Richard Clarke, head of the White House's Office of Cyberspace Security, took a moment on Tuesday to remove his VR goggles and spend some time lobbying for new toys. His office is now exactly a year old, having been created shortly after the Office of Homeland Security.
Clarke is best known for establishing the first .GOV Internet domains to feature the word "cyber," including securecyberspace.gov and cybercrime.gov. The 29-year veteran of the Executive Branch is now setting his sights higher, envisioning a government-run "Internet operations center."
Clarke's concept of a "cyber war room" first surfaced in the beginning of this year, when Federal Computer Week reported that it could become a reality by March. At a corporate conference Tuesday, the former Reagan nuclear dealmaker lamented, "Nowhere can you go to get a real-time look at... whether there is a virus spreading or a huge denial-of-service attack."
On the virus front, Clarke offers no specific method by which viruses or other application-level nasties lacking a network-level "fingerprint" could be tracked on such a grand scale. And although the operations centers established by major Internet backbone providers are perfectly capable of analyzing network-level attacks, Clarke obviously wants some jumbo projection screens of his own.
"We really need a flexible, physical location where when there is a problem, we have a place to put people from across government," he was quoted as saying in February. This does seem to be his main priority, and one wonders exactly what kinds of cocktails would be served there. Clarke is modeling his Cybersecurity Information Coordination Center (pronounced "kick" like "in the pants") after the Year 2000 Information Coordination Center (pronounced "yick" like "in the pants") where panicked officials gathered to sweat out January 1st, 2000.
Despite the emphasis on "government people," Clarke claims that he has been approached by private corporations who would like to see the centralized monitoring facility become a reality, and goes on to say the center should not be part of the government.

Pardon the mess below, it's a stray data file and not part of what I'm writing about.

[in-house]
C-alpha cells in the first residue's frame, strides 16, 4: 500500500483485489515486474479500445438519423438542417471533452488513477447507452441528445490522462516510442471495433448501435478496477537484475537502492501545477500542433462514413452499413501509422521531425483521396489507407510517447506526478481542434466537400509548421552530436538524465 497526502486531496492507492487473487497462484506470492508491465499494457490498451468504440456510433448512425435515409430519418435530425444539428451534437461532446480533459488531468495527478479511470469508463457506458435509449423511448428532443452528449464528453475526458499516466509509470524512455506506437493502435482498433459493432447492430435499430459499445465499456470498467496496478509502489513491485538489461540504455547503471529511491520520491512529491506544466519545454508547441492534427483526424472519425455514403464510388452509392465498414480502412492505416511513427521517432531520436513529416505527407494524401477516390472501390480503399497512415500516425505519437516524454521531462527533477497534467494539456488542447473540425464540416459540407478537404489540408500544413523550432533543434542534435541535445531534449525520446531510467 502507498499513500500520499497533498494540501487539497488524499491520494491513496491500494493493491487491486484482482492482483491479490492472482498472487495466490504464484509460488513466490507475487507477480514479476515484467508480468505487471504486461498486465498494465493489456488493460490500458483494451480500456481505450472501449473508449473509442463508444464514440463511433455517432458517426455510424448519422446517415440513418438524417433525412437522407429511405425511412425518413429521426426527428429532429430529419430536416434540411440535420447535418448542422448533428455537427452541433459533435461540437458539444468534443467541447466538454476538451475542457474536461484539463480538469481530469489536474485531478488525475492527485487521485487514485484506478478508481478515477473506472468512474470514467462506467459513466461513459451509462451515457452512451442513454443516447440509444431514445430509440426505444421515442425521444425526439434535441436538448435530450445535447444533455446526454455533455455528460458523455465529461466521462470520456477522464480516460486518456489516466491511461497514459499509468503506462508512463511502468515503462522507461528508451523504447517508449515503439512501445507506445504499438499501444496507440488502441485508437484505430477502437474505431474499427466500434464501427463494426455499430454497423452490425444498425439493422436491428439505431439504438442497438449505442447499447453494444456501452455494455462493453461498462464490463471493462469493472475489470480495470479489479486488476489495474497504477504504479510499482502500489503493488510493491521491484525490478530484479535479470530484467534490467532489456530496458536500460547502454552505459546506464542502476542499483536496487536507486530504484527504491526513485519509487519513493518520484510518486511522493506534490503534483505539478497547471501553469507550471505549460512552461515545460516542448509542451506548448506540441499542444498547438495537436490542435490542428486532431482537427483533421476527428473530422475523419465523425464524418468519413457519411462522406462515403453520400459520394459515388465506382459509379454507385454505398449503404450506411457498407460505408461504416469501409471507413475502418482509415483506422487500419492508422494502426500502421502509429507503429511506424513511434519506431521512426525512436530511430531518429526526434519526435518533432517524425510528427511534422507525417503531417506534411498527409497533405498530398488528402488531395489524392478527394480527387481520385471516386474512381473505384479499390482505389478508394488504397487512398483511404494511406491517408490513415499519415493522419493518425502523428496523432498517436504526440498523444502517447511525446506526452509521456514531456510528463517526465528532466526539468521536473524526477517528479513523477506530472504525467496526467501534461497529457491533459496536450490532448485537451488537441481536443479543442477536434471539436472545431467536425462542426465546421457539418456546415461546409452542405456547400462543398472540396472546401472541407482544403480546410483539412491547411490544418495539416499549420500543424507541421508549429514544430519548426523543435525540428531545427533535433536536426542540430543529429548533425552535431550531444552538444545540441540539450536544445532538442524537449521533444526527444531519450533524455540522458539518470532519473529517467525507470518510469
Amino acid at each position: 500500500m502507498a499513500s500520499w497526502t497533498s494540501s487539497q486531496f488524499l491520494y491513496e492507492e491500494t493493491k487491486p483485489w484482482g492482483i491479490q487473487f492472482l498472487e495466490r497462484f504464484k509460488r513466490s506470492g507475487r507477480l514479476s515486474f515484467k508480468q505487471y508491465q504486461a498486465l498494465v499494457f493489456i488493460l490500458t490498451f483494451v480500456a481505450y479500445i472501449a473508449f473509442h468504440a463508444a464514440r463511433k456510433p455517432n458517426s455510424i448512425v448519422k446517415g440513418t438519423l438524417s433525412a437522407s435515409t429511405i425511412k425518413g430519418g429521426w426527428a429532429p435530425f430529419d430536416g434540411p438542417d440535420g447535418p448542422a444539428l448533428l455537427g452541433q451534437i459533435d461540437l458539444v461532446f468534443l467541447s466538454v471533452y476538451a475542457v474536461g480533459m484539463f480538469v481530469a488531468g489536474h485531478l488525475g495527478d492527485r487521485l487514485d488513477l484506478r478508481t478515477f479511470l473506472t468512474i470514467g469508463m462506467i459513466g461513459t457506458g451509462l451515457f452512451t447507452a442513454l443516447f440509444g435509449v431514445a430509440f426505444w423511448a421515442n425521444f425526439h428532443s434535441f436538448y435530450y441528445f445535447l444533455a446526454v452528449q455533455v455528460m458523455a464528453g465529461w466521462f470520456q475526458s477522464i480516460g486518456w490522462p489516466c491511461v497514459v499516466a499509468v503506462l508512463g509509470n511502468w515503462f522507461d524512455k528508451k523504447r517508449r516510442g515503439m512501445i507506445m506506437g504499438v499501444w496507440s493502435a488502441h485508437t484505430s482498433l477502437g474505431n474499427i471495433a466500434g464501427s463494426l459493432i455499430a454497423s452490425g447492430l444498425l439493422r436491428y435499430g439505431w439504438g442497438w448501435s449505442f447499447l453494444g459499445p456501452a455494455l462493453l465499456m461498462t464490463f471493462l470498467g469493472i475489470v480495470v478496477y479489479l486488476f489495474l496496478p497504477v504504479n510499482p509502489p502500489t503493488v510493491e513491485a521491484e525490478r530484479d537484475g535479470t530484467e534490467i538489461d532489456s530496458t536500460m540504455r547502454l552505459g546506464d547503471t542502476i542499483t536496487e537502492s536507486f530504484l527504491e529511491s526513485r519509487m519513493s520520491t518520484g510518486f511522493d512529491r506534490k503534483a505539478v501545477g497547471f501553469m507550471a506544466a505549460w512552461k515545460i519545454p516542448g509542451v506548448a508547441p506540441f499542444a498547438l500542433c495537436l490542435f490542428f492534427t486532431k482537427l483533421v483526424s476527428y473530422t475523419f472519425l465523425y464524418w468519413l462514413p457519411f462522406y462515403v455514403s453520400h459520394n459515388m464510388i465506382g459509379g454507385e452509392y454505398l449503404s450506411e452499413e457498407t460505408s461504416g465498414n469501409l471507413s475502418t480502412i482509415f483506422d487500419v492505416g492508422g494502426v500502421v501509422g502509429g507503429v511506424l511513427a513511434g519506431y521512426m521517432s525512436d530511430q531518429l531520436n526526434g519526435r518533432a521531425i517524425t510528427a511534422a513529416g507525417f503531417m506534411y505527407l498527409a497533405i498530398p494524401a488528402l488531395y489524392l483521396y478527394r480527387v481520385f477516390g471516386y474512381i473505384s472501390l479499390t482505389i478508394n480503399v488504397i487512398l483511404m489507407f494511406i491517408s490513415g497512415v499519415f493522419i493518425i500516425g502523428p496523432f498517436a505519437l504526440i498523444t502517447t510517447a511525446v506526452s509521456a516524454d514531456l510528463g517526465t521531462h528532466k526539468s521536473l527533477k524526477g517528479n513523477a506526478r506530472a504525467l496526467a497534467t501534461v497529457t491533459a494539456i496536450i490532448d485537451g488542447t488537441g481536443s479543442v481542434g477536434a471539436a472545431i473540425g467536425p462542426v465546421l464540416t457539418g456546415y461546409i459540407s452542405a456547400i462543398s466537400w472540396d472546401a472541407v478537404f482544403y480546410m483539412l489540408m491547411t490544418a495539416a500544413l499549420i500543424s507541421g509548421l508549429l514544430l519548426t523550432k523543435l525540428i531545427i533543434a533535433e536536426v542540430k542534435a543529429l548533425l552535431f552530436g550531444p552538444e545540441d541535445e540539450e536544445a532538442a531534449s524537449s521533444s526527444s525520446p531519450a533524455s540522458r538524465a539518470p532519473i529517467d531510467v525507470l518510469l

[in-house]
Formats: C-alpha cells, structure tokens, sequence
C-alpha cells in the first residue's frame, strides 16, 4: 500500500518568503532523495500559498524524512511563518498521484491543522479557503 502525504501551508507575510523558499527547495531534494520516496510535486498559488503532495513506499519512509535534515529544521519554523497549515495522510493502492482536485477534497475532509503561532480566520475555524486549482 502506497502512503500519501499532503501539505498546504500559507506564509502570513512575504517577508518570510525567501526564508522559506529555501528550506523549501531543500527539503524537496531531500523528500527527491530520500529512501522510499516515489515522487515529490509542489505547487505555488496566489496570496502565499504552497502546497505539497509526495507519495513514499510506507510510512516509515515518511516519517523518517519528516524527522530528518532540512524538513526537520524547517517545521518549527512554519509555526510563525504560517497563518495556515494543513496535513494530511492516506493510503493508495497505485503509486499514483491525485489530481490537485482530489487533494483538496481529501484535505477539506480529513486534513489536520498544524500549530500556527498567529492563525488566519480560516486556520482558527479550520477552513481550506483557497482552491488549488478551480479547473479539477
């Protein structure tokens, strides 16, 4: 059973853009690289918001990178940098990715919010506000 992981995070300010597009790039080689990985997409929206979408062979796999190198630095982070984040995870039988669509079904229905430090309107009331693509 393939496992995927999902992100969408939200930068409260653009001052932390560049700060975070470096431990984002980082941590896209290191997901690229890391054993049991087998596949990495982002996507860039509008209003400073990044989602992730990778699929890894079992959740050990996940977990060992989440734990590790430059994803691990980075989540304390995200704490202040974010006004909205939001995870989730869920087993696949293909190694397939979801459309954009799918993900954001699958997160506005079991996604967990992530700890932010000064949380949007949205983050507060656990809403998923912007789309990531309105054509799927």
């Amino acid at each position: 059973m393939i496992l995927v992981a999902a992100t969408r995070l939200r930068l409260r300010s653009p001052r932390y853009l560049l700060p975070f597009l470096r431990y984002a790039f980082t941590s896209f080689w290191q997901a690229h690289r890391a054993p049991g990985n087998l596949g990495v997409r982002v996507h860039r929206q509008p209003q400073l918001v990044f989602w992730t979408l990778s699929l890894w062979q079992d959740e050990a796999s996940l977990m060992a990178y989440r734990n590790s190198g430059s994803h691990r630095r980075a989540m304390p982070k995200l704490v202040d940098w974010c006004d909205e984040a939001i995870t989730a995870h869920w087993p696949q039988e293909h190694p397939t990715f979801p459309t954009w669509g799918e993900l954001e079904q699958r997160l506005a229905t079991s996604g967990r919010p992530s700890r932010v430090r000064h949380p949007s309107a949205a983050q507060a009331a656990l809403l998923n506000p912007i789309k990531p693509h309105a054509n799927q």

He also acknowledges that the Internet Engineering Task Force (IETF) is already working on protocols to share attack information between Internet providers, but believes the work is progressing too slowly. Happily, he proposes funding new testbeds for the IETF task forces to develop and refine their work.
Clarke is obviously not all bad, but like his cyber-predecessors, he lacks a basic understanding of how the Internet works, and his ideas about it suffer. One of Clarke's better-sounding ideas was GovNet, which would have established a separate network for government entities, isolated from the Internet. Yet critics of that plan said that enough networks of this sort are already in existence, and money would be better spent improving them. The former State Department official seems to be an outsider in more ways than one. Richard Clarke would do better to leverage his Critical Infrastructure Protection Board (CIPB) as an advocate for real security experts in government and industry.
The CIPB's draft of "A Federal Strategy to Secure Cyberspace" is available here. Comments from the public regarding this strategy will be released on November 18th. To contribute your own, send them to email@example.com.